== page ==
The Cambodian government is increasingly restricting press freedom, a new report by the Office of the United Nations High Commissioner for Human Rights (OHCHR) found, the same week that two journalists were arrested on extortion allegations.
Journalists in Cambodia are increasingly being subjected to various forms of harassment and pressure, as well as violence, amid growing curtailments on civic space in the country, according to the OHCHR report released on August 3rd.
Sixty-five journalists were interviewed for the report and all of them stated that they had faced some form of interference in the course of their work.
More than 80 percent of those surveyed said they had experienced surveillance and disproportionate or unnecessary restrictions, including in relation to access to information.
“The findings in this report are very concerning, and I urge the authorities to take on board our recommendations to ensure the media can carry out their vital work fairly and transparently for the benefit of all Cambodians,” the UN High Commissioner for Human Rights, Michelle Bachelet, said in a statement.
“A free, independent and pluralistic media plays a central role in every democratic society. When we defend media freedom, we defend justice, good governance and human rights,” she added.
The very week the report was released, two online journalists were detained and charged with extortion in Kampot province.
Mey Chumnith, one of the owners of online-only channel MCN TV Online, and his assistant, Hun Kimsreng, have been placed in pre-trial detention, according to Mann Boret, the Kampot provincial court spokesman.
Mao Chanmathurith, Kampot provincial police chief, said the two were arrested on Monday after “they used press cards arbitrarily to commit a messy thing [extort money] but I do not know the amount of money.”
He declined to comment further on who the journalists allegedly tried to extort or why.
Articles 363 and 364 of the Criminal Code state that extortion is punishable by up to five years in prison.
MCN TV Online has a Facebook page with just over 900 followers but no website. Regular reports are uploaded on social issues, poor families seeking help, gambling and crime.
Sun Moeun, an employee at MCN TV Online, said he had spoken on the phone to his boss Mr. Chumnith following his arrest but didn’t know the full details of the charges. He said only that he was told the arrest had happened while his two colleagues were trying to buy gasoline.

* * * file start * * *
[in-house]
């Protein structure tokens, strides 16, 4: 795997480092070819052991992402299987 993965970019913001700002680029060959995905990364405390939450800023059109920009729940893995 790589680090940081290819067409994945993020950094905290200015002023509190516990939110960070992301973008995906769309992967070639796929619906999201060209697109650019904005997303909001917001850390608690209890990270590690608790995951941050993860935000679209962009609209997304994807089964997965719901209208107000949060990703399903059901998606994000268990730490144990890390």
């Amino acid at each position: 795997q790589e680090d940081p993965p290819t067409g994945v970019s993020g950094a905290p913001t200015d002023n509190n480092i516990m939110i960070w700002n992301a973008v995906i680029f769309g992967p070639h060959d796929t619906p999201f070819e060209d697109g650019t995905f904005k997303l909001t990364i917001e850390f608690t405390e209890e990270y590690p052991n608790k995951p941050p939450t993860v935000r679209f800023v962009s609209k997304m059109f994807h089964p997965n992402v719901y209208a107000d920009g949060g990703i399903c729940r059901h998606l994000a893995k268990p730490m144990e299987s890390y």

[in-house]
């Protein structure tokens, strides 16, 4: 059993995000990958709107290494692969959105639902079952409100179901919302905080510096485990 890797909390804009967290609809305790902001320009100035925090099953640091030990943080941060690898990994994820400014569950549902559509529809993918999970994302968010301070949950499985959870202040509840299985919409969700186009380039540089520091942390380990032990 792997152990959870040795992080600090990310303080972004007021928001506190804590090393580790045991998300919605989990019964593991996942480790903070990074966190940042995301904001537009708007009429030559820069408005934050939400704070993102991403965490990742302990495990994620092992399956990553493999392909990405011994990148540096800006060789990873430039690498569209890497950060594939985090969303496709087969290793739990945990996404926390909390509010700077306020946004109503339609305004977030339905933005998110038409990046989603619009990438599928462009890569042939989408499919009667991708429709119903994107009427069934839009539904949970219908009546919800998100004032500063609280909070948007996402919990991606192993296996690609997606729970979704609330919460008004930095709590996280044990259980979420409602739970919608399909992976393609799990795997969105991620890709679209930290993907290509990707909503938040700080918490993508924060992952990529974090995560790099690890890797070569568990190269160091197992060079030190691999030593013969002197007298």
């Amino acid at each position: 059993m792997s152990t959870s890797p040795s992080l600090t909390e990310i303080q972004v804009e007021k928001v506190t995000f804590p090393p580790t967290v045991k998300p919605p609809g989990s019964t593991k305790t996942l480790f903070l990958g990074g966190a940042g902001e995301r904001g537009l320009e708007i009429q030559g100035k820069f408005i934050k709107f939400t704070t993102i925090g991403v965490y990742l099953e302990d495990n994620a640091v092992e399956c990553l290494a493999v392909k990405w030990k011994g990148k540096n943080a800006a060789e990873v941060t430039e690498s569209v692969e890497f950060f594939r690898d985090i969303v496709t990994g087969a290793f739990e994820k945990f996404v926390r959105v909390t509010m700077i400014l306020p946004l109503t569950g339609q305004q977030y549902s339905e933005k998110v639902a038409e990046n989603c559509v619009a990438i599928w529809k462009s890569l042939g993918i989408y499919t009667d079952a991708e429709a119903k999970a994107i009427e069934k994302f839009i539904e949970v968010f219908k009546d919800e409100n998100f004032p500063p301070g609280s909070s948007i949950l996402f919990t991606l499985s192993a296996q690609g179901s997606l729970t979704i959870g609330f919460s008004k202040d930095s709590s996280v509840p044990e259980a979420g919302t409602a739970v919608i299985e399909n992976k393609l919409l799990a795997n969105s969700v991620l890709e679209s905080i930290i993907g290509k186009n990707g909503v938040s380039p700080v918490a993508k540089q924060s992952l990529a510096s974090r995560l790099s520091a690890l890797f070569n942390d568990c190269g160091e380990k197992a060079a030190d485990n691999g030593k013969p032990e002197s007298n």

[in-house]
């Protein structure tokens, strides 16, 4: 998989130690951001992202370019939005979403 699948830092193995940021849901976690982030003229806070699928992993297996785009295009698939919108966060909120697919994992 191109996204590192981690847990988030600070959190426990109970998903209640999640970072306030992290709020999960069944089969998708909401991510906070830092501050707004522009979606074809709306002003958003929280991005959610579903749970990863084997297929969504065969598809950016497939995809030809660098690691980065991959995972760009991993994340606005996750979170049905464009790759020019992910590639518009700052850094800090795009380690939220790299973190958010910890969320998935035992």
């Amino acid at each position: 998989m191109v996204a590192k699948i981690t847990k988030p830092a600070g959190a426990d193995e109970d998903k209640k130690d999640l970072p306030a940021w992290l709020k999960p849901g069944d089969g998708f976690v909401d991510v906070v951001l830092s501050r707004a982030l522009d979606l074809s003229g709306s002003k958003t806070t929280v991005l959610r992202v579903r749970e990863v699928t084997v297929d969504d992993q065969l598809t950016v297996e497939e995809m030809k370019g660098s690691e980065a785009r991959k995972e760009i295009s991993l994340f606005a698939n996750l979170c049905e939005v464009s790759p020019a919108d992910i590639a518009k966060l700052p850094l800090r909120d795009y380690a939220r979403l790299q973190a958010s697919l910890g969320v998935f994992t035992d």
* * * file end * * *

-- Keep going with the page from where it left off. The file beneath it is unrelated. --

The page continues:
The OHCHR report said between 2017 and the commune elections in June this year, they had documented cases of 23 journalists who had faced criminal charges for disinformation, defamation or incitement as a result of their work.
Laws and other instruments have been adopted that empower the authorities to censor and place journalists and others under surveillance, the report said, and extend the government’s ability to curtail media work and freedom of expression through the courts.
Information Ministry spokesman, Meas Sophorn, rejected the OHCHR findings, saying they came only from interviews with anti-government journalists and didn’t reflect the overall reality of the media in the country.
“I think that this report is not strange and nothing new that we have to be concerned about because the group of people who have written the report have only collected one side of the information,” he said.
“It is not right to conclude that Cambodian press freedom is under attack or restricted,” Mr. Sophorn added. “The situation of press freedom in Cambodia is constantly evolving, and is not as dark as what is written in this report.”
He said that according to the laws of Cambodia, journalists can carry out their work freely anywhere in the Kingdom. In addition, he said there are about 2,117 media institutions, national and international, that have been registered at the ministry.
However, research by the Cambodian Journalists Alliance Association (CamboJA), conducted between April and June this year, echoed the UN’s findings that press freedom is shrinking in Cambodia.
CamboJA recorded 11 cases of harassment against 17 journalists during that period, five of whom were arrested. The other five faced legal action, six experienced harassment and threats, and one was detained for questioning.
Ith Sothoeuth, media director of the Cambodian Center for Independent Media, said the UN report was very concerning.
“When journalists cannot fulfill their duty freely, it will impact democratic space,” he said.
Instead of denying the report’s veracity, he said, the government should look into the criticisms contained in it.